Abstract Detail


Cameron, Kenneth [1], Wang, Shenyi [2].

Phylogeography of Streptopus lanceolatus (Liliaceae): a North American endemic with a curious pattern of disjunction among the Pacific Northwest, Upper Midwest, and Eastern Appalachia.

Streptopus lanceolatus is a North American species that exhibits an inter-continental disjunction among the Pacific Northwestern, Upper Midwest and Eastern North America (especially along the Appalachian Mountains). This present disjunction might be the result of different patterns of evolutionary history and migration that were affected by glacial periods, especially during the Last Glacial Maximum (LGM). A phylogeographic study of S. lanceolatus across its entire range was conducted to elucidate the patterns and processes that underlie its pre-glacial history and present distribution. We applied Genotyping by Sequencing (GBS) to call Single Nucleotide Polymorphisms (SNPs) for 296 individuals from 62 populations to investigate their genetic diversity and population structure. All methods of analysis confirmed with strong support the presence of three distinct genetic clusters corresponding to the primary areas of present distribution: northwestern North America, the Upper Midwest, and eastern NorthAmerica. The western North American populations have the highest genetic diversity followed by Eastern North America then the Upper Midwest. And the Eastern populations (eastern North America and Upper Midwest) followed a significant Isolation by Distance (IBD) pattern. Evidence of gene flow between individuals from the Midwestern and Eastern populations was documented in glaciated areas of the northern Great Lakes, suggesting that these plants have been migrating northward from at least three different allopatric glacial refugia. The results support a hypothesis that the ancestor of S. lanceolatus firstly colonized far northwestern areas of North America from east Asia, spread eastward across the continent, and then survived in at least three different glacial refugia during the LGM after population restriction. Although we cannot exactly pinpoint where these refugia may have existed, the southernmost areas of the Pacific Northwest, southern Appalachians and Driftless Area of SW Wisconsin are suggested. These areas may have served as population sinks during the LGM, today are sources of unique genotypes, and could become important again as future refugia for thermophobic plant species under threat by climate change.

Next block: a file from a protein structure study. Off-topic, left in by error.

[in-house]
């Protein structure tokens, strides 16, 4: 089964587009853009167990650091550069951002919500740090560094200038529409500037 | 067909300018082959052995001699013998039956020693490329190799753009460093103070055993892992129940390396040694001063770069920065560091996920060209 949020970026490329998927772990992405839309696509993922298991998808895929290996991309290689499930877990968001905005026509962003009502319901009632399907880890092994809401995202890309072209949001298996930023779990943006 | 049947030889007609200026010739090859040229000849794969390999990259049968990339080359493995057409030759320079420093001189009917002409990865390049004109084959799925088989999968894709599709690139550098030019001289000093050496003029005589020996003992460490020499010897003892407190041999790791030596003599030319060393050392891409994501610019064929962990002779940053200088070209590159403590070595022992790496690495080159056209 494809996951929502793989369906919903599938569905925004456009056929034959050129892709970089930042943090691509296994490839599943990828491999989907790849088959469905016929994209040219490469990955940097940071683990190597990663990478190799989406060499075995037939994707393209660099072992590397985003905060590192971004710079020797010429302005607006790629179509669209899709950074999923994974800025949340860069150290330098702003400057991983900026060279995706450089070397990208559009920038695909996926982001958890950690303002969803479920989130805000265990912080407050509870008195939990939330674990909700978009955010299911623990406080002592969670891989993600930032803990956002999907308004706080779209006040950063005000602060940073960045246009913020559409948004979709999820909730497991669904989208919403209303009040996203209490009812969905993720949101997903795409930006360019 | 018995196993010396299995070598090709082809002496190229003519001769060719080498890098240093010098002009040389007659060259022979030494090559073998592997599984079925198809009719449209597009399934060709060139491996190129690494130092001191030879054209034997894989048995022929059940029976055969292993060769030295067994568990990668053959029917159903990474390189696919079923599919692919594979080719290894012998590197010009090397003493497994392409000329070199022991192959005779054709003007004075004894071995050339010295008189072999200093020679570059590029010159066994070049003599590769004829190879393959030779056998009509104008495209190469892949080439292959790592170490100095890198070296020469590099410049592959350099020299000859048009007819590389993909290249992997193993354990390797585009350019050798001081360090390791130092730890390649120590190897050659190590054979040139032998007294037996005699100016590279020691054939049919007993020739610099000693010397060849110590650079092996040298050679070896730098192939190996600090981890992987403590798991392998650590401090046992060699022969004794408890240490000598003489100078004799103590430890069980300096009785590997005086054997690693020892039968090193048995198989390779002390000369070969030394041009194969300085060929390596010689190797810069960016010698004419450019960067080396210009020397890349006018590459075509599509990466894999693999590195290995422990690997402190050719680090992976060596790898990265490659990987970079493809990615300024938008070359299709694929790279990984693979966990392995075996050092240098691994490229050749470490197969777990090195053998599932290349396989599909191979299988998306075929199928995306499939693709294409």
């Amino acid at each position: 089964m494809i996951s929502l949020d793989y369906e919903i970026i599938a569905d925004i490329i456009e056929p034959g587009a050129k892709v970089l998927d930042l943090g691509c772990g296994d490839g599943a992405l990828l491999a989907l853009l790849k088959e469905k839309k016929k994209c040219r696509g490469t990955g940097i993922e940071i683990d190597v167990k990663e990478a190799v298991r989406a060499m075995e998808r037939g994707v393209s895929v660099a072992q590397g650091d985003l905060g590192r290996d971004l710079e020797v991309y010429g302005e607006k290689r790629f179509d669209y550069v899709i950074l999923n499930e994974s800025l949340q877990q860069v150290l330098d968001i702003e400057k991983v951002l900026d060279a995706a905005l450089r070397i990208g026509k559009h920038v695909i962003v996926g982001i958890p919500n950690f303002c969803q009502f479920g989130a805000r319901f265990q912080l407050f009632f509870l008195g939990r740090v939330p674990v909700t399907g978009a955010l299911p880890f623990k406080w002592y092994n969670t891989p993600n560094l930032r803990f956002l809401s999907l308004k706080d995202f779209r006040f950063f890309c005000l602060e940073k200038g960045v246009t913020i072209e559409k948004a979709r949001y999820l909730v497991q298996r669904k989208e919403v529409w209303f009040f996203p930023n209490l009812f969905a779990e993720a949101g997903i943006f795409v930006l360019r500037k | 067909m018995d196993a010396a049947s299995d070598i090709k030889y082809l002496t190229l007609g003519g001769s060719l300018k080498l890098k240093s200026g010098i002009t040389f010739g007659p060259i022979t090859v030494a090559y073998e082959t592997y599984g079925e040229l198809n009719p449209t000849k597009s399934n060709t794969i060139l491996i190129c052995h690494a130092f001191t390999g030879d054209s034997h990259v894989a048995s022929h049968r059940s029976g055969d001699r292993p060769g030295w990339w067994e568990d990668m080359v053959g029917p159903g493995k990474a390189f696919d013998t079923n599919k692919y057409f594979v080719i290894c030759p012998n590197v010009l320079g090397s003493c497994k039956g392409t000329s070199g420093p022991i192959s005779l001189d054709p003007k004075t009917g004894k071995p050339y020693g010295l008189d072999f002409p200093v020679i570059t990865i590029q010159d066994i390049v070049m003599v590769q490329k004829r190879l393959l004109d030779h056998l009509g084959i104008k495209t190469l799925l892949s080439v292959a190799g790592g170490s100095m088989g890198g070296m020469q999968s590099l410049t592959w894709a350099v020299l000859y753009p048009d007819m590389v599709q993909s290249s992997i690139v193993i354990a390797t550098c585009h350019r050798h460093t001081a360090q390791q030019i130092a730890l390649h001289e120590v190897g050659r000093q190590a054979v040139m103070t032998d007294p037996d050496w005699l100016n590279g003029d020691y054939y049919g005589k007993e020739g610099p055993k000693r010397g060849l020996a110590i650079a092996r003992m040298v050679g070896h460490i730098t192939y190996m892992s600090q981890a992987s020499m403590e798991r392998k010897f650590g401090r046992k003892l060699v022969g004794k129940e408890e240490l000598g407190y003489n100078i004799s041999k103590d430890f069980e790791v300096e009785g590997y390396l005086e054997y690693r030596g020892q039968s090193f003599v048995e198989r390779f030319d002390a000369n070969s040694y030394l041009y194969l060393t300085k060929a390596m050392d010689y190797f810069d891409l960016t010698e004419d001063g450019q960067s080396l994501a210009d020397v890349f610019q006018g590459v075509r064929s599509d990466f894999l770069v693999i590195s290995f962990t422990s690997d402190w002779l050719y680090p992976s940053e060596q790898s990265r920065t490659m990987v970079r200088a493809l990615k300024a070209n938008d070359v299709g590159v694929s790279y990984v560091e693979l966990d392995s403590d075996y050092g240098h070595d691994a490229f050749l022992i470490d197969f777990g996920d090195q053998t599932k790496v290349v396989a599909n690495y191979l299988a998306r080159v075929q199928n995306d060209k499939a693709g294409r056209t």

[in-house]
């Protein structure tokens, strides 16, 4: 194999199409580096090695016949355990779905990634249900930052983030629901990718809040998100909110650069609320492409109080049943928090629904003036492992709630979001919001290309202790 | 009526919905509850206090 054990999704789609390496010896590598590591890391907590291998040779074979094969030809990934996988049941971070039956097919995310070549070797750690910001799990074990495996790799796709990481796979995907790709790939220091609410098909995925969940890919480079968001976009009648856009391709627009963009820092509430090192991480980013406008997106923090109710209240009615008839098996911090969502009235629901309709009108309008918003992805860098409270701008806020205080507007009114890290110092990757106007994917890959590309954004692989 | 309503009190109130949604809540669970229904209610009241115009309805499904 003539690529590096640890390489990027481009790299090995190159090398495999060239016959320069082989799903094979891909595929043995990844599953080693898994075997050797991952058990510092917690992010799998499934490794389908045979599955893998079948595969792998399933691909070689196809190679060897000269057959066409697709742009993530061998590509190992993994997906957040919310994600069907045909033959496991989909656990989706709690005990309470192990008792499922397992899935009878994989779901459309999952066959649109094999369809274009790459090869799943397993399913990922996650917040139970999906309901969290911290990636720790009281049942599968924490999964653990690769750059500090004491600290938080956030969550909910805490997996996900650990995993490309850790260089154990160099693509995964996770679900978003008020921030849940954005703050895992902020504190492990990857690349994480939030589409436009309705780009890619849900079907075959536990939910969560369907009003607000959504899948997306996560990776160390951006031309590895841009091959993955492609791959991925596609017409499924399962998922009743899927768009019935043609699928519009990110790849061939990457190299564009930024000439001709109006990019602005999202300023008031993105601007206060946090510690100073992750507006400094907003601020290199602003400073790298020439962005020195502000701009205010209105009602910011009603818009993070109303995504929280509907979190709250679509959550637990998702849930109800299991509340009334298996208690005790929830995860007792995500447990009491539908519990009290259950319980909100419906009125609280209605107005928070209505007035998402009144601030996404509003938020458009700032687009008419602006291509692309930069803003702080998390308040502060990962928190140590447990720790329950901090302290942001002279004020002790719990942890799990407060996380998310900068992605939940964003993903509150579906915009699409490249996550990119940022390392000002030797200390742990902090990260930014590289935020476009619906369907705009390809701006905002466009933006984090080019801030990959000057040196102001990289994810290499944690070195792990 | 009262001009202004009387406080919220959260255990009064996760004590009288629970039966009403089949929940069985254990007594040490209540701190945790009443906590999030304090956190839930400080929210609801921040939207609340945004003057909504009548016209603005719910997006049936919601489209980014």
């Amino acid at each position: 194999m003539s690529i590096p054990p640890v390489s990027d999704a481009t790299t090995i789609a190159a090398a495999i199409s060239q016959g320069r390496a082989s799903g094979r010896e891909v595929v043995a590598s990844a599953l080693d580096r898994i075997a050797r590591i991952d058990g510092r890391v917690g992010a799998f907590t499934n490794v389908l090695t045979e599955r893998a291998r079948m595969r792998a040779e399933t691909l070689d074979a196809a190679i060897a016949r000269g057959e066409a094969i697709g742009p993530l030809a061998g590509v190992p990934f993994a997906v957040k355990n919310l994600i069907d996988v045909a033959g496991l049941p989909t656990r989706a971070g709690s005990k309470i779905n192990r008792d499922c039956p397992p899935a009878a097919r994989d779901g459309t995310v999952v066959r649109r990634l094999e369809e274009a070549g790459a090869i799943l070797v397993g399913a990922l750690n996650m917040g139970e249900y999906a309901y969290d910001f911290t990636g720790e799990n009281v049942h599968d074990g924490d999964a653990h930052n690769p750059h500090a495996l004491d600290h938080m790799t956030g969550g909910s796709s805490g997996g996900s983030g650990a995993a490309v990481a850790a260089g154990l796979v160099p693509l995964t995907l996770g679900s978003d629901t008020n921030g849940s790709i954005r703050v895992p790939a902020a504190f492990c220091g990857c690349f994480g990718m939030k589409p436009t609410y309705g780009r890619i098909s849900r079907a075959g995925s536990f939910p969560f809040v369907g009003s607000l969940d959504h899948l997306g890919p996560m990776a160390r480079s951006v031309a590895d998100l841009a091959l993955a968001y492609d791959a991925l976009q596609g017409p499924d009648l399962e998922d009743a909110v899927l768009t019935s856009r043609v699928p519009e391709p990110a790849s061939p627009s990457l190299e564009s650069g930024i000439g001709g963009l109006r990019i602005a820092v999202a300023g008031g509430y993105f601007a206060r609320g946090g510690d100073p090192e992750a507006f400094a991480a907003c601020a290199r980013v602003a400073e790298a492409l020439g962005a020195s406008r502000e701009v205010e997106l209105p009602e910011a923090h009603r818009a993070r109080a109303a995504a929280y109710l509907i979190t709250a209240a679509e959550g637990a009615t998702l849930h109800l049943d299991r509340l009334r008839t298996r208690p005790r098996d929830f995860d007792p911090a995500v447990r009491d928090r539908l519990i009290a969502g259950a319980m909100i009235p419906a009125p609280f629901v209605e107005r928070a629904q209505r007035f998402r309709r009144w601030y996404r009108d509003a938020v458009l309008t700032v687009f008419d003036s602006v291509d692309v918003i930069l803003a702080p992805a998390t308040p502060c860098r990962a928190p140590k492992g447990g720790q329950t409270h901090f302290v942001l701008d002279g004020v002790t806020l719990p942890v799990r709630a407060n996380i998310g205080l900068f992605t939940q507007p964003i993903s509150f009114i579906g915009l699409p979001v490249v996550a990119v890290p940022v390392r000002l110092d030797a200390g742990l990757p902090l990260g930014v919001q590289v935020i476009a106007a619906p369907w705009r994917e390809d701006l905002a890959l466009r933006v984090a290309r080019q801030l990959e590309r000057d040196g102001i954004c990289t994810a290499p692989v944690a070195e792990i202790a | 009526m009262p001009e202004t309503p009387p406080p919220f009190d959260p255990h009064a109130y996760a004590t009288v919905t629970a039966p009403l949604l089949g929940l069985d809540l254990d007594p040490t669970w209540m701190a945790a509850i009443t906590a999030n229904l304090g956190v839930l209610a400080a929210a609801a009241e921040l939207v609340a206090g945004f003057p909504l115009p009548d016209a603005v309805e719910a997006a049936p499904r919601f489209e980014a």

1 - University Of Wisconsin, Department Of Botany, 154 Birge Hall, 450 Lincoln Drive, Madison, WI, 53706, United States
2 - University of Wisconsin-Madison, Botany

Driftless Area

Presentation Type: Oral Paper
Number: BIOG I004
Abstract ID:168
Candidate for Awards:None

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